config variable pack-remote-archives is True. The default is False.
To pack a remote archive, it must be downloaded, packed, and then
uploaded; so there is a trade-off here between disk space savings and
download + upload bandwidth costs + processing cost. The default for
pack-percent-free is 50: local archives are packed when they are 50%
or less full.
692:1 industry standard dedup ratio
This "dedup" figure is displayed to allow comparing HB with other
backup programs that compute their dedup ratio as the sum(bytesin) /
sum(bytesout) for all backups. Since compression and traditional
skipping of unmodified files is also counted here as dedup, this ratio
is not a good measure of real dedup processes. This ratio is computed
as if every backup was a full backup, so even traditional backup
programs that only skip unmodified files and have no compression nor
dedup (plain incremental backups) could show a reasonably high dedup
90 MB average archive space per backup for last 5 backups
Average bytes per backup used by arc files in the last 5 backups. It
includes active and inactive data and encryption overhead. Another
way to look at this is the sum of the ls -l size of all archive files
in the last 5 backups. This can be used for backup space planning.
266:1 reduction ratio of backed up files for last 5 backups
Shows the average space reduction for modified files in the last 5
backups. It can be used for backup space planning and is computed as
avg file bytes stored / avg arc space. If you are planning to add N
bytes of file system space, you can divide N by the ratio to estimate
how much backup space will be required. This assumes the new data is
similar to existing backup data, ie, a similar number of bytes are
modified before each backup, the data compresses the same, and dedups
268 MB dedup table current size
The maximum size of the dedup table is set with either the config
variable dedup-mem or the -D backup option. HB does not create a
maximum size dedup table until it is required. The size shown here is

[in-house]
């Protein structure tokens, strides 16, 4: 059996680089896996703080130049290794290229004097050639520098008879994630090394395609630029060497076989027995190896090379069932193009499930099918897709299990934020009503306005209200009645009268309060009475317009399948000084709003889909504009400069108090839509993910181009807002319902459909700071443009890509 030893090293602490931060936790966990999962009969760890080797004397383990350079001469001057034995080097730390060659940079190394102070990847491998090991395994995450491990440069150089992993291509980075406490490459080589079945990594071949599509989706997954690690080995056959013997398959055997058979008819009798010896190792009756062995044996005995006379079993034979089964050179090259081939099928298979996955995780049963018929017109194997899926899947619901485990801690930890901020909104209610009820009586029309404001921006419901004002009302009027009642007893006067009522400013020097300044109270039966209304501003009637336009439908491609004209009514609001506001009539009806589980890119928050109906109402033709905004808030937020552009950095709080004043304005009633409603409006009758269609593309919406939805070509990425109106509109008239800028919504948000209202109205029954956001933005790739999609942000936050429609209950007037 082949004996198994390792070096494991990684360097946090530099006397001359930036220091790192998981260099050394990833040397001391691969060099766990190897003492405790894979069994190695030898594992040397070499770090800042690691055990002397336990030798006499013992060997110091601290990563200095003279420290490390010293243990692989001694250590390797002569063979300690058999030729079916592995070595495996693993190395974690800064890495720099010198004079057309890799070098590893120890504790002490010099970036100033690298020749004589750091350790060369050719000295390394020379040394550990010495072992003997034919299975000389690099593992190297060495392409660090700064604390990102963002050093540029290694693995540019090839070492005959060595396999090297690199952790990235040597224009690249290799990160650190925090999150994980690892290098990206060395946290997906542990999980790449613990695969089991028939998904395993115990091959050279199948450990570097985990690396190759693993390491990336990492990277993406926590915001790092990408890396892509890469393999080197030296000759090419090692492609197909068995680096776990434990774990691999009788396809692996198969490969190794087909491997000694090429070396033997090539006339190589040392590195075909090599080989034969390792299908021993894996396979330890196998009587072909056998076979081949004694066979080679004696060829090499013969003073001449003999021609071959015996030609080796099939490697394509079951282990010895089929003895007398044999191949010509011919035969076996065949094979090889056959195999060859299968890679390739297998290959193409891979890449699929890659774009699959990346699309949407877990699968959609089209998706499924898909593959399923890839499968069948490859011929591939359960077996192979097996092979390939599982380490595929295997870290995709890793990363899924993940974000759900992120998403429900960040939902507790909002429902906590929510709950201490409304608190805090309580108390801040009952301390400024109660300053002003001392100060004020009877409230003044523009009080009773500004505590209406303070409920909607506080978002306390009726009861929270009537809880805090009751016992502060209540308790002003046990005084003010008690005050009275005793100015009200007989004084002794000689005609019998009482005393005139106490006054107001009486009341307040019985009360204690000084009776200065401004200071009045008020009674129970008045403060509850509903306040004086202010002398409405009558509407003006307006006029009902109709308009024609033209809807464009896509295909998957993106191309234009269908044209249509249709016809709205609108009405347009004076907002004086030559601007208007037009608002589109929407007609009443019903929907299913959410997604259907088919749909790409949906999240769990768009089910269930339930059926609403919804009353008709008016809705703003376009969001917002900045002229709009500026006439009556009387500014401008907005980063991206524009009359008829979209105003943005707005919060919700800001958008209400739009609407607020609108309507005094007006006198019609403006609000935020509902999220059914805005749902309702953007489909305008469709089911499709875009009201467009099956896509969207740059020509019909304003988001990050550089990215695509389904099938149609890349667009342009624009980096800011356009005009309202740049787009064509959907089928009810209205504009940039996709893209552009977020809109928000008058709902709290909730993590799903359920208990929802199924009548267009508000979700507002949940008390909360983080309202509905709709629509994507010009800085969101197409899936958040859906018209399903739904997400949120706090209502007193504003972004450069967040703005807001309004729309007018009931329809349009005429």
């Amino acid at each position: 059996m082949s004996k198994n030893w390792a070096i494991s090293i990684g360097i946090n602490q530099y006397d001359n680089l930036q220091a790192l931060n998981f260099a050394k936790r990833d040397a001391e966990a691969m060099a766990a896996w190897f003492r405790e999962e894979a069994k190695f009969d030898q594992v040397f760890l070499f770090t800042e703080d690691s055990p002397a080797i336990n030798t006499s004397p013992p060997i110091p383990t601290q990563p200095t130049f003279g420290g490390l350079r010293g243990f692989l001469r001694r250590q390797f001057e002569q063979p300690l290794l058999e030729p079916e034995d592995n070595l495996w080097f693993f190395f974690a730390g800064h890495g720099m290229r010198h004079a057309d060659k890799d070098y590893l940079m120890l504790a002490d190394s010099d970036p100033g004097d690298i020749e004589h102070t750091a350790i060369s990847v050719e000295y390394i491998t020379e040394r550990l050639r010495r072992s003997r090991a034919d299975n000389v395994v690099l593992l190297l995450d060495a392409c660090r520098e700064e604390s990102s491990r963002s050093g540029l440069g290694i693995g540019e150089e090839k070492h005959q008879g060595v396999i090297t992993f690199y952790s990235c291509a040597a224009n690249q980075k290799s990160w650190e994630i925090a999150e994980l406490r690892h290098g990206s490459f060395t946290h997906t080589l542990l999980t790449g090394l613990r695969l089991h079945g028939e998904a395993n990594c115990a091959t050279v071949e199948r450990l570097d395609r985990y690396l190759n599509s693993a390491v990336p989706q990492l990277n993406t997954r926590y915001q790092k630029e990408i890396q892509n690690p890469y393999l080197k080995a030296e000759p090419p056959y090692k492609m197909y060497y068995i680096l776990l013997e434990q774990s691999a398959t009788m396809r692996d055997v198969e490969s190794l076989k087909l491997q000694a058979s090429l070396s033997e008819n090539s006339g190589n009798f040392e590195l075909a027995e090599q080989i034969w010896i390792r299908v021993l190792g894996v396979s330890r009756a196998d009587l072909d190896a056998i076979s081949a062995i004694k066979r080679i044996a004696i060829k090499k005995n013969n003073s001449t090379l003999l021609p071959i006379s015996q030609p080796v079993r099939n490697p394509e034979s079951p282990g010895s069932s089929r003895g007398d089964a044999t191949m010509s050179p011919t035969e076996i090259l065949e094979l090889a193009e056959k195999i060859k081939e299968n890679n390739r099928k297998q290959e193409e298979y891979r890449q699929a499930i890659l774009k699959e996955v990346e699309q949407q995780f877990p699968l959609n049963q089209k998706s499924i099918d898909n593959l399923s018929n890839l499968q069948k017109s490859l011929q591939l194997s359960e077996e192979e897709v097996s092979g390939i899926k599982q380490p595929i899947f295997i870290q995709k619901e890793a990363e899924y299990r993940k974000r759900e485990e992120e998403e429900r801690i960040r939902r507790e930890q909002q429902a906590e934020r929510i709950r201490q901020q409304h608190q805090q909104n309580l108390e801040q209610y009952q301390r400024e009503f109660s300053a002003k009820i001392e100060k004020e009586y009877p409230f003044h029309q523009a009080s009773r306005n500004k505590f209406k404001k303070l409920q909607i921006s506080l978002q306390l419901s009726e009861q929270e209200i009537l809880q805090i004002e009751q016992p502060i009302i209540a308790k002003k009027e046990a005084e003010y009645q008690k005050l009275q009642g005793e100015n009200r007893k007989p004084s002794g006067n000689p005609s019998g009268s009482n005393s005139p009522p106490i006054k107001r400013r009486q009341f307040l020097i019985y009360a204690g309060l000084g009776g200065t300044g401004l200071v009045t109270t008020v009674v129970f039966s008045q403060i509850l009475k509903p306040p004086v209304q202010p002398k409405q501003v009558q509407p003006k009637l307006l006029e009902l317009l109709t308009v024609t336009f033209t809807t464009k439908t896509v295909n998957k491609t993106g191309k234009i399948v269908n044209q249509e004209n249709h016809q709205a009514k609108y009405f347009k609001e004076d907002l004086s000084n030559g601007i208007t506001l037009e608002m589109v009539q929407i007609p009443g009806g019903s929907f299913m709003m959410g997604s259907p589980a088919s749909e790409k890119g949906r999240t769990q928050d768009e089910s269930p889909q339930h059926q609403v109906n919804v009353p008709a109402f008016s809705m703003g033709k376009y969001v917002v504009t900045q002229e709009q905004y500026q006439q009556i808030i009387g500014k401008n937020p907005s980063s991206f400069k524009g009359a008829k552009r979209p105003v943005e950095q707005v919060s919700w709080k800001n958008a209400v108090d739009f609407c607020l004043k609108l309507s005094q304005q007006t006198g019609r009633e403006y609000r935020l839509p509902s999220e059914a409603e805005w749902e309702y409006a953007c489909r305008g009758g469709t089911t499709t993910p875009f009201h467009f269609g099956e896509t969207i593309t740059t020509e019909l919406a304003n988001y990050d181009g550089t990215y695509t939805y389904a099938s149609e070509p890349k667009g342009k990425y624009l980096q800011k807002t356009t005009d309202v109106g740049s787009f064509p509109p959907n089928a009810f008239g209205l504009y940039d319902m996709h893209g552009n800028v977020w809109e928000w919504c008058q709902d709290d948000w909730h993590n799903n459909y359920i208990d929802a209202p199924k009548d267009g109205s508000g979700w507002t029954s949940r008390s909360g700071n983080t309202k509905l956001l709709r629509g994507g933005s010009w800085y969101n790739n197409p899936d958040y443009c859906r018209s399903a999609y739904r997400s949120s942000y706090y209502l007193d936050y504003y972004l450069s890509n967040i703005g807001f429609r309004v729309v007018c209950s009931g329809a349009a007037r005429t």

the current size of the dedup table, which is often less than the
7,445,483 dedup table entries
The dedup table contains entries for every unique data block seen when
the backup program is used with the -D option or dedup-mem is set.
When -D0 is used, no entries are added to the dedup table.
79% dedup table utilization at current size
The dedup table has a current size and number of entries, displayed
above. This percentage shows how full the dedup table is *at its
current size*. When the dedup table is 100% full, it will double in
size, up to the limit of -D or dedup-mem. Once it has reached this
limit, it will not increase further. Instead, old dedup data is
removed as space is needed to record dedup data about new blocks. So
even when the dedup table cannot be expanded, HB is still able to
dedup very well. Dedup does not get disabled when the table is full,
though some blocks that might have been deduped with a larger table
would have to be saved again. The backup program displays a better
statistic for the dedup table (% of maximum). That cannot be
displayed here because the -D option can change on every backup.
Files (non-directories) currently stored in the backup. The same file
may be stored multiple times because there may be several versions of
Directories currently stored in the backup. The same directory may be
stored multiple times.
Unique pathnames stored in the backup.
Data blocks stored in the backup. If a block is referenced by more
than one file because of dedup, each reference is counted.
11,604,602 unique blocks
Unique data blocks stored in the backup. If a block is referenced by
more than one file because of dedup, it is only counted once. Unique
is not quite accurate: two different blocks can contain the same data.
For example, a small file could be backed up with --full two times;
this would create two "unique" blocks, though they are both equal.
52,961 average variable-block length (bytes)
HB supports both variable and fixed-length blocks. This is the
average length of all variable-length blocks in the backup. Since it
is data dependent, it may differ between backups.